There’s also been a growing expectation the Hornets will make some changes on their performance staff, too, retooling it so there’s better alignment and understanding of player injuries, such as treatment options and specific timetable for return to game action. It could include bringing in new faces in that department as well.

Figuring all that out is going to take weeks not days and it’s important for Lee to have input. Before the season, rival general managers labeled him among the top five of assistants who would good head coaches, and the Hornets need to let him do his thing and string together a comprehensive staff to give everyone the best chance to succeed.

And it will be on Lee and Peterson to fill those spots with knowledgeable people who can help push the Hornets in the right direction.

Get LaMelo Ball to the next level

As Ball goes, the Hornets go. And so far, there’s been more than a few delays in the star point guard’s travel itinerary.

Keeping Ball healthy has been an arduous task throughout his four seasons and Lee won’t be able to waive a magic wand and — voila! — Ball morphs into the league’s most durable player.

Lee’s main objective involves tapping into Ball’s skill set and pushing him to the next level, making him go beyond his comfort zone. Lee must ensure Ball understands when to turn it up and also is aware of the appropriate time to take the flare down a notch or two.

But most importantly, Lee’s biggest chore centers around convincing Ball to embrace becoming a two-way player, where he gets after it on the defensive side in the same fashion as he does when the ball is in his hands. Ball picks up the bulk of his fouls due to reaching, and it happens when he’s not in a good stance and allowing his man to beat him off the dribble.

Perhaps for reference, Lee can simply dial up some game footage of one of the players he worked with during his last two stops: Jrue Holiday.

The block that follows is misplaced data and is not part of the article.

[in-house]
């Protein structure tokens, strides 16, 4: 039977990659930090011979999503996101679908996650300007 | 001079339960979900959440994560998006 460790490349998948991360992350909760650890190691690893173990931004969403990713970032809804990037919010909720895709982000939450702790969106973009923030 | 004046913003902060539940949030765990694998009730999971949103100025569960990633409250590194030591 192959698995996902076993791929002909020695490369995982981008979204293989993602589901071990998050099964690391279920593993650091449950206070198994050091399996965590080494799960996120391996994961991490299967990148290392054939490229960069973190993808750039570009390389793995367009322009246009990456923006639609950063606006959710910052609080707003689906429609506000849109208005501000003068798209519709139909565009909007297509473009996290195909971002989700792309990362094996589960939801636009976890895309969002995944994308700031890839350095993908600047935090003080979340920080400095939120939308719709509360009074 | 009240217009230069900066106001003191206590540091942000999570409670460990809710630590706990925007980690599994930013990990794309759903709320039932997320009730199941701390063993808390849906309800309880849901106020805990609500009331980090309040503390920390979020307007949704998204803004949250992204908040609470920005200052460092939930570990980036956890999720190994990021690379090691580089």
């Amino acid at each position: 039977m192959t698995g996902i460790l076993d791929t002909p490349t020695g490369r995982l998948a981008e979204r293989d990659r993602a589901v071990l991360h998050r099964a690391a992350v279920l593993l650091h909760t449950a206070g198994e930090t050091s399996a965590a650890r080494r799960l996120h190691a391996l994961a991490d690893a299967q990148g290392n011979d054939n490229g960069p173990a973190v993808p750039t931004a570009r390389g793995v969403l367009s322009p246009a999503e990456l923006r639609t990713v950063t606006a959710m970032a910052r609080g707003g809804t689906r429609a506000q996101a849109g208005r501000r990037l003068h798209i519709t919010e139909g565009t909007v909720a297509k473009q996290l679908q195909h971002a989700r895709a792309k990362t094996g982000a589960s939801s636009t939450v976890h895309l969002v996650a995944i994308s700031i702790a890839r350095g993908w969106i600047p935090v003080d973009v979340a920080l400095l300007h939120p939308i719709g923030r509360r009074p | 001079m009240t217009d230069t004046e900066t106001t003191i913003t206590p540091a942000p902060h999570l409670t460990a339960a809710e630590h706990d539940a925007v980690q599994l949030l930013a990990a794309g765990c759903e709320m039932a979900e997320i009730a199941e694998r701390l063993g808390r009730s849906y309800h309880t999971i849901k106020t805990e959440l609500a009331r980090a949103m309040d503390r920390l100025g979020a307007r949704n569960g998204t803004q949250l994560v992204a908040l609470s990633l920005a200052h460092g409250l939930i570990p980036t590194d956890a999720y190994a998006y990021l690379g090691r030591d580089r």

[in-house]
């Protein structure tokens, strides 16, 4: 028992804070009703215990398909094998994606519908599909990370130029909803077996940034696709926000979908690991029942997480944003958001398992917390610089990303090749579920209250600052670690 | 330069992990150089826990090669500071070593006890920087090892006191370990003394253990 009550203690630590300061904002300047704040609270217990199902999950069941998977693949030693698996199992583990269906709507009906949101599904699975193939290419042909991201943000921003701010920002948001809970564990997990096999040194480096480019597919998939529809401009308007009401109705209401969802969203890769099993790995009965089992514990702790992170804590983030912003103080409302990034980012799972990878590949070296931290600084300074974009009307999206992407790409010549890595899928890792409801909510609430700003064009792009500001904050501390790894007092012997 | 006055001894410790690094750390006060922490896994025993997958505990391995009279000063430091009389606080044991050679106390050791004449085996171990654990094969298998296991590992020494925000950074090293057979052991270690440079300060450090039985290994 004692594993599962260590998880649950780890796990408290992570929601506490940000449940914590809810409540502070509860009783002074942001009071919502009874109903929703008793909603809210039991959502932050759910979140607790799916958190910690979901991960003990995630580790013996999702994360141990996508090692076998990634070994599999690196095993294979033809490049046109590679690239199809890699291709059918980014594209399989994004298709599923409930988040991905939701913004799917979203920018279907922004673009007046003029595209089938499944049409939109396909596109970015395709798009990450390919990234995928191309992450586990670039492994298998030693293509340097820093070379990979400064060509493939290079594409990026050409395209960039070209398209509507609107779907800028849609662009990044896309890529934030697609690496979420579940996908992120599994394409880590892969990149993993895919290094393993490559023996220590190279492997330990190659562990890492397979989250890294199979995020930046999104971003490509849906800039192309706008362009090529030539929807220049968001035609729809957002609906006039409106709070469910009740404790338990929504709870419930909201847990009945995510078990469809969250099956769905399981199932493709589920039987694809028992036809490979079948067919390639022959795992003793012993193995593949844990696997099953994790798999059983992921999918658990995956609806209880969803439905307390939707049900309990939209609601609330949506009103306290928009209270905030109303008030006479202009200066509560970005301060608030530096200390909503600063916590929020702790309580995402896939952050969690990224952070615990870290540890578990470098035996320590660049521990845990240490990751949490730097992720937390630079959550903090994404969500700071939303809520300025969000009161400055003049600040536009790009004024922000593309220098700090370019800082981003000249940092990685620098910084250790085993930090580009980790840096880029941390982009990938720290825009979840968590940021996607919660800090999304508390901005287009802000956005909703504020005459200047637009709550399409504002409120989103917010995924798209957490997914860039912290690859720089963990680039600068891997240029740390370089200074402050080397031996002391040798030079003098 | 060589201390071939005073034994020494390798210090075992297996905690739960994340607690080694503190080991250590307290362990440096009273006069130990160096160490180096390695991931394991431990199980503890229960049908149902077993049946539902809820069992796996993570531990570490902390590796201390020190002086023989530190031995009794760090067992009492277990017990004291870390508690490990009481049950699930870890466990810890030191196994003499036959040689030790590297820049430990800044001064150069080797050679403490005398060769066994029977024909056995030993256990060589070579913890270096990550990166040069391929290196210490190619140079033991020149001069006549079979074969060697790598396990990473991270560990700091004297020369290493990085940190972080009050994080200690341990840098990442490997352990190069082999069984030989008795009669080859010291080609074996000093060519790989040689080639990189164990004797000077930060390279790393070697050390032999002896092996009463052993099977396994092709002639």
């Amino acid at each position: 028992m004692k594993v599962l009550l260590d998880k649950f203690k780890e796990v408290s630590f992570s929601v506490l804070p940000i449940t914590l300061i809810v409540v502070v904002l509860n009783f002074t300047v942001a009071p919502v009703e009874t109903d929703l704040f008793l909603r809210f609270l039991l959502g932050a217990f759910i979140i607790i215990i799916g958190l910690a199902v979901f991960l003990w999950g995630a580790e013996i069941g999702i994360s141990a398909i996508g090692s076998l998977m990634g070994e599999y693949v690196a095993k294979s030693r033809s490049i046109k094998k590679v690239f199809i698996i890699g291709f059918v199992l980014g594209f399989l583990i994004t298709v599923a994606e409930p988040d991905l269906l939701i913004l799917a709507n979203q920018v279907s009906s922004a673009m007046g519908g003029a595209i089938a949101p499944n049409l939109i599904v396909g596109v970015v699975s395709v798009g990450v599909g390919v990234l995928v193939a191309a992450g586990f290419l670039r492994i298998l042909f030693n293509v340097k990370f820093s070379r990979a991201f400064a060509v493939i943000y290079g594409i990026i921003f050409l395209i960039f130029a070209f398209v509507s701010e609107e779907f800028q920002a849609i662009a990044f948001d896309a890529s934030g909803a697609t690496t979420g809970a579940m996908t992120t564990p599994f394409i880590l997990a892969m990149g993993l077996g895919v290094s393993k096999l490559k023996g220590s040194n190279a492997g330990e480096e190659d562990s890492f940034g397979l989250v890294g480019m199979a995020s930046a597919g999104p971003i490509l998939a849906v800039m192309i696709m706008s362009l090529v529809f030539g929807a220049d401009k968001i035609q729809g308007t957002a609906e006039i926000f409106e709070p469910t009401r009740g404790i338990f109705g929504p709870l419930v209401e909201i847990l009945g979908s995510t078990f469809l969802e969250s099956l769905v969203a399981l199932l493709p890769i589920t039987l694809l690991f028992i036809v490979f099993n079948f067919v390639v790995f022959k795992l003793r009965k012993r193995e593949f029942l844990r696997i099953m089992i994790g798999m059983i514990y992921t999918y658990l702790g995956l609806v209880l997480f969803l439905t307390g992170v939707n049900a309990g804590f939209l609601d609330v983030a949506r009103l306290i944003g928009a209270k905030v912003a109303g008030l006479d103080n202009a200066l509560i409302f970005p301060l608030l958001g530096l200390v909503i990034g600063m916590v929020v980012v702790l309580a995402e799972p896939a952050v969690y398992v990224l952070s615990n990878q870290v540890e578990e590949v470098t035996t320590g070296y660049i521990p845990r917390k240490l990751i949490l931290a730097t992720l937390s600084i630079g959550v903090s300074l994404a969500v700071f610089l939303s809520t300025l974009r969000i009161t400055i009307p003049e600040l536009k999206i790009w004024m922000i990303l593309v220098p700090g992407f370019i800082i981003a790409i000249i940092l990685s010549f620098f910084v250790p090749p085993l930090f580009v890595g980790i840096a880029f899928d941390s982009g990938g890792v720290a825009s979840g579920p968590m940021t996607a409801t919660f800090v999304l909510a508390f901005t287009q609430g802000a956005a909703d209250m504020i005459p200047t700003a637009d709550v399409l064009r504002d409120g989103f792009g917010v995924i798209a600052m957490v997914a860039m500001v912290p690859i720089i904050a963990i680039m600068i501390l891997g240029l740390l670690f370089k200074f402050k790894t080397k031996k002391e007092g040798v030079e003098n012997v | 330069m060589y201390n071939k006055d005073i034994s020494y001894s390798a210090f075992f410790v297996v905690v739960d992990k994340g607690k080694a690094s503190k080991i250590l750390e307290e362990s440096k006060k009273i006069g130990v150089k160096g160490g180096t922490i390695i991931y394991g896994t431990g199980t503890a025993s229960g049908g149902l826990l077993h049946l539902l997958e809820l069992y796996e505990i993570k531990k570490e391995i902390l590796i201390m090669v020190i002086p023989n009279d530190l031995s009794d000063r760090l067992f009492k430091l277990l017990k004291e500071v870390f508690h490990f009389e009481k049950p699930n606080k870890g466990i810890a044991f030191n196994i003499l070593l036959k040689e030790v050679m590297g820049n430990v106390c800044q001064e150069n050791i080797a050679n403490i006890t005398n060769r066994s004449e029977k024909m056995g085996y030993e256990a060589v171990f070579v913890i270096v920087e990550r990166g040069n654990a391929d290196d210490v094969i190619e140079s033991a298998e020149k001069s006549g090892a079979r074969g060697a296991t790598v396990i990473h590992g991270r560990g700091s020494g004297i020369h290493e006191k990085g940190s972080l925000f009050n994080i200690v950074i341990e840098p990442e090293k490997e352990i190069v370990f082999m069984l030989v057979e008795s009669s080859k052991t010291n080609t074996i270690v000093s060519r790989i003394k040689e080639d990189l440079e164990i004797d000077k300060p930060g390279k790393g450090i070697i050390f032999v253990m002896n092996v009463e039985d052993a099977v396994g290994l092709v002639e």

If he can help Ball incrementally improve, it would go a long way in keeping Lee roaming the sidelines for the Hornets beyond the duration of his contract. He received a four-year deal, per a league source, and how long he sticks around will depend on the development and maturation process of Ball.

Fix the leaky defense

When Clifford was hired, one of the things the Hornets pointed to was ability to teach defense. It never worked out. Correcting the issues on that side of the ball are chief among Lee’s tasks in order for the Hornets improve dramatically.

Save for a stretch here or there, they haven’t consistently performed well on that side of the ball for years now, with things bottoming out in 2023-24. The Hornets finished second-to-last in defensive efficiency, posting a rating of 119.2. Only Utah (119.6) was worse.

Trying to outscore opponents won’t cut it for long in today’s NBA and the Hornets’ young core has to adapt more of a mindset similar to Cody Martin, who’s their best defender and doesn’t enjoy getting beat. It’s something Clifford tried hard to accomplish and now it’s Lee’s job to solve the puzzle.

“The biggest thing it’s always going to come down to, I think, is how competitive are we going to be?” Lee said. “And that’s mental competitiveness, a physical competitiveness and the component of, ‘How much are we going to do this for one another?’”